As best as I can tell, there is no single source of truth about the outbreak of COVID-19.
Information coming from the US government is mixed. The CDC has situational updates that are informational, but not particularly useful, and it unambiguously disclaims its risk assessment: “It’s important to note that current global circumstances suggest it is likely that this virus will cause a pandemic. In that case, the risk assessment would be different.”
The CDC’s medical advice is to wash your hands with soap and water, and to not go near people who are infected. One unexpected factoid is that hand sanitizers are most likely not strong enough to replace thorough hand washing as a preventative measure. (Carefully read the disclaimer on purell.com; it was obviously written by lawyers and marketers.)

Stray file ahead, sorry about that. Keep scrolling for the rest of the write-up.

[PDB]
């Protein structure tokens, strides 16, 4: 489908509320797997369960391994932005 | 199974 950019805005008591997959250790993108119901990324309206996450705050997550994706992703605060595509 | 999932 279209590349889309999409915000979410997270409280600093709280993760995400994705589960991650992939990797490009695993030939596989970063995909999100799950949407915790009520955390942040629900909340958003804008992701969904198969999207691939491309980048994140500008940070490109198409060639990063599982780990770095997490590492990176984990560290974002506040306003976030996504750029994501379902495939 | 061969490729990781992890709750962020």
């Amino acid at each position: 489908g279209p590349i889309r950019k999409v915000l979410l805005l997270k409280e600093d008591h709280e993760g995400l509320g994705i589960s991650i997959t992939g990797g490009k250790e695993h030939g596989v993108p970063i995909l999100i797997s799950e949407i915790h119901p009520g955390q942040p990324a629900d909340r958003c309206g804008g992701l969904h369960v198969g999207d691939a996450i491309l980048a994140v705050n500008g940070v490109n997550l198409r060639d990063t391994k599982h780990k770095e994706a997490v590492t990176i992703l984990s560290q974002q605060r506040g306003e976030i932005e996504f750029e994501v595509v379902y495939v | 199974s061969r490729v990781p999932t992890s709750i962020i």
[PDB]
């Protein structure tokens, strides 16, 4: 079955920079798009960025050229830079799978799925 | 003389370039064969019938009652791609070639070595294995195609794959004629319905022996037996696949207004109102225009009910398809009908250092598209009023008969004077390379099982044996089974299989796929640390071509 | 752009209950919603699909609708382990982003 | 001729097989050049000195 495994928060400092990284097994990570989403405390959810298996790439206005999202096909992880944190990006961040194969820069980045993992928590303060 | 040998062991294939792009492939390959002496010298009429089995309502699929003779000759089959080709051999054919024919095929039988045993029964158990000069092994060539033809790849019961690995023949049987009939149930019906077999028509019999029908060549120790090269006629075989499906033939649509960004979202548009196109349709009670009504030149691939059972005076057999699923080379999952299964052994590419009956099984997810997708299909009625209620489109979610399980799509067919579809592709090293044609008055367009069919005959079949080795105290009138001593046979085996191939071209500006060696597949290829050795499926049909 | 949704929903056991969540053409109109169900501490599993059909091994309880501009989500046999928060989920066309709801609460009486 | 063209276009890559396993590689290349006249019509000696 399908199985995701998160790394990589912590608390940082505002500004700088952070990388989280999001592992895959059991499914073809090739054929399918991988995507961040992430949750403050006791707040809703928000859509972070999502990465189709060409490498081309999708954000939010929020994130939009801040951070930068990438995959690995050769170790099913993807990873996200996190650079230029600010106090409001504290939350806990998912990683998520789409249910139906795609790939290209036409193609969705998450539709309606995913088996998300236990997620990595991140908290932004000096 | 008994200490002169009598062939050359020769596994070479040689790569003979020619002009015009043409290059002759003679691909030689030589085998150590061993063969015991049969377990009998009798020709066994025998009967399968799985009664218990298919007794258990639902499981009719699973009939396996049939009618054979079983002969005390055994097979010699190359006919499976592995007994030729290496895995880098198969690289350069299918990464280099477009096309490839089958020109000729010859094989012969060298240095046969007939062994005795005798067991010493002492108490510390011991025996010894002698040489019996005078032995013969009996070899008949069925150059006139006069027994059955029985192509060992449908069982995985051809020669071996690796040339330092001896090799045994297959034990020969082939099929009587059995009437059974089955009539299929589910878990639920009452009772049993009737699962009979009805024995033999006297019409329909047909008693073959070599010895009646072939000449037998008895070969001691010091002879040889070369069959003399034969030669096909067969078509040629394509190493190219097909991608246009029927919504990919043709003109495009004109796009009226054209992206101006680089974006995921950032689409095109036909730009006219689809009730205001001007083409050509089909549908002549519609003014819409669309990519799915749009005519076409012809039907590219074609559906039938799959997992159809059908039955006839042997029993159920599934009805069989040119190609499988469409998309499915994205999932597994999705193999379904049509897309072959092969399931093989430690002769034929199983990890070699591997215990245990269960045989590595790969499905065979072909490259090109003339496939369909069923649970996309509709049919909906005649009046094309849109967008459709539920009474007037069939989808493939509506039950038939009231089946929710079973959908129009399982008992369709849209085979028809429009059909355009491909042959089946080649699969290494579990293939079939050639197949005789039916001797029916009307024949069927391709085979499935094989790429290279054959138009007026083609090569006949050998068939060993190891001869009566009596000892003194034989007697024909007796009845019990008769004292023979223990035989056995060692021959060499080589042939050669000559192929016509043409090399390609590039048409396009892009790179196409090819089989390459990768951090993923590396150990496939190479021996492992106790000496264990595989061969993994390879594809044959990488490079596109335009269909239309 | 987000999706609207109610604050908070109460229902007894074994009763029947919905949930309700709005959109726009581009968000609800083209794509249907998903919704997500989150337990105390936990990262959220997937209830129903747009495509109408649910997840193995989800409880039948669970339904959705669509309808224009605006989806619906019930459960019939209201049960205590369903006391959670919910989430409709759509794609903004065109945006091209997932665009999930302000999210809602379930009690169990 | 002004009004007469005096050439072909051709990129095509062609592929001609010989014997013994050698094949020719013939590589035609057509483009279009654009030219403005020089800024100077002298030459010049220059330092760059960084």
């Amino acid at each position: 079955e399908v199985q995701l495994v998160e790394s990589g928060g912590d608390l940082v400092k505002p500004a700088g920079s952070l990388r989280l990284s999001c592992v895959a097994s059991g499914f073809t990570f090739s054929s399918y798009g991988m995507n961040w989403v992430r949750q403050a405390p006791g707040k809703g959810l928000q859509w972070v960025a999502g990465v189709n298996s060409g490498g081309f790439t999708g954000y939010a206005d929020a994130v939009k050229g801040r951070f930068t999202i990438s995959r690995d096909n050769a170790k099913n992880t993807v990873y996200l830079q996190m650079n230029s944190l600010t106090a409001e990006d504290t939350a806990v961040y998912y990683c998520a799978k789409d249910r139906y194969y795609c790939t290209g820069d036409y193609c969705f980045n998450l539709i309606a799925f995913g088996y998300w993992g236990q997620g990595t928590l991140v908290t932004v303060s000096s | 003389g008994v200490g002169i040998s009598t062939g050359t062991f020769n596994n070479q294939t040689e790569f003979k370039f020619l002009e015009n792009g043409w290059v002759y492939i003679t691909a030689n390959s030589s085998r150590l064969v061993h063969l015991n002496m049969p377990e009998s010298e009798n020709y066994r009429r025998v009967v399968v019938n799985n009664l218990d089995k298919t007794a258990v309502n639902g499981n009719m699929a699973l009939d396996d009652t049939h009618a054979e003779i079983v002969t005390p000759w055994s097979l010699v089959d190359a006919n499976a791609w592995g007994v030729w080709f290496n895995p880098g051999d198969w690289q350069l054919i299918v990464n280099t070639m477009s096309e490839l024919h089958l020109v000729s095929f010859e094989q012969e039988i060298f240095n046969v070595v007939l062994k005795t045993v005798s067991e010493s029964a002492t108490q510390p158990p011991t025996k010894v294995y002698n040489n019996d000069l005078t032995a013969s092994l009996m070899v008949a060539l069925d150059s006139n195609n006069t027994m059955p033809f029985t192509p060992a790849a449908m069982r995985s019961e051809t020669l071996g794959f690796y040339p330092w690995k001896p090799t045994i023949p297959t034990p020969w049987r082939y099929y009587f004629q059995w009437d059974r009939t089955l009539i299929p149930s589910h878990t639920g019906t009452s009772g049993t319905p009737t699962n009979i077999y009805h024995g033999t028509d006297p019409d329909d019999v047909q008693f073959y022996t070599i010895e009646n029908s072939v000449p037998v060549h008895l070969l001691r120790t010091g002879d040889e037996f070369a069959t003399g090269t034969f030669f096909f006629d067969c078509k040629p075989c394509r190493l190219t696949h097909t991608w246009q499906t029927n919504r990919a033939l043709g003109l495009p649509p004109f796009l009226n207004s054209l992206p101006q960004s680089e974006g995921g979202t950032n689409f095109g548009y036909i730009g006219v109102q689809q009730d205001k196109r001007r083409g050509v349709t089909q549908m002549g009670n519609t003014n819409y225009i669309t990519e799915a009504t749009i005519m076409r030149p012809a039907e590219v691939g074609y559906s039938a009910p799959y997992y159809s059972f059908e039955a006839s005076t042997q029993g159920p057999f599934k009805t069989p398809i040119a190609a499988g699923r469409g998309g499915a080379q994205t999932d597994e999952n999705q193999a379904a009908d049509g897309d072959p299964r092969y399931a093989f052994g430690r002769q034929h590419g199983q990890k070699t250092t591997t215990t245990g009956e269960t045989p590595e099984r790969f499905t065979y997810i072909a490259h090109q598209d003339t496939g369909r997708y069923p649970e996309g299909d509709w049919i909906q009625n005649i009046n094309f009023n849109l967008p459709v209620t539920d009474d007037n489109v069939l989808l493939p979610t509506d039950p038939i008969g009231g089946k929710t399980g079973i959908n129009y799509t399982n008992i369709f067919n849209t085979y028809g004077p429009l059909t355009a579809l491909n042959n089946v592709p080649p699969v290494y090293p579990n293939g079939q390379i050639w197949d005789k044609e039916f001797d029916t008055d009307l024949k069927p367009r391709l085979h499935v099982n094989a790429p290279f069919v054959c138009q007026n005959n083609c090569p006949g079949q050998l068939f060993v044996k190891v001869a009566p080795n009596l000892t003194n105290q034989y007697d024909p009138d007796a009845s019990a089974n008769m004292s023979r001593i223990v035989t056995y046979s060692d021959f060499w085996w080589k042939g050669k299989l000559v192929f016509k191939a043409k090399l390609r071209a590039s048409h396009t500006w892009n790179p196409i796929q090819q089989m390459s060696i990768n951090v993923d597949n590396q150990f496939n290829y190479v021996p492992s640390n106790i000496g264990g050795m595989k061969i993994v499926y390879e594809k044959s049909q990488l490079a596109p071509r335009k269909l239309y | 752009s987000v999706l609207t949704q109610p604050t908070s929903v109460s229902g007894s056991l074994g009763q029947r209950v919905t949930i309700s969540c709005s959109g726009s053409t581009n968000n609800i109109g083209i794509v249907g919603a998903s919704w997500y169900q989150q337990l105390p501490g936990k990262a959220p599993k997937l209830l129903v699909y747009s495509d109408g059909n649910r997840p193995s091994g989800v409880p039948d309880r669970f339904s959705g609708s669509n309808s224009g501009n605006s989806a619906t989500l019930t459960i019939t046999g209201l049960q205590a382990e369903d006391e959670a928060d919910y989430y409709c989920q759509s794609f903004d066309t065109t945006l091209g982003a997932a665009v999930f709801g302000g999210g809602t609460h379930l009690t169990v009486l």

The WHO has a global perspective and it is also interesting reading.
I’m not going to get into what the President tweeted yesterday; I don’t want to be accused of making this political. The brutal fact is that COVID-19 doesn’t care who you vote for or where you live.
I’ve been on the phone daily with our global clients for the past few weeks. To quote one global CEO, “This shit is getting real.” This is a global problem. Pretending that it isn’t will simply make it worse.
Since absolutely no one knows how this is going to play out, most of our clients are doing what they can to take preventative measures. Others are taking a wait-and-see approach. That said, my biggest clients are all dealing with extraordinary supply chain issues (not hyperbole, but rather the dictionary definition of extraordinary).
The consensus from across our landscape is that the COVID-19 outbreak is binary: either it will become a gigantic problem or it won’t. Since no one can predict the future, all we can do is respond to the threat. The question: how? I welcome your thoughts.
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Author’s note: This is not a sponsored post. I am the author of this article and it expresses my own opinions. I am not, nor is my company, receiving compensation for it.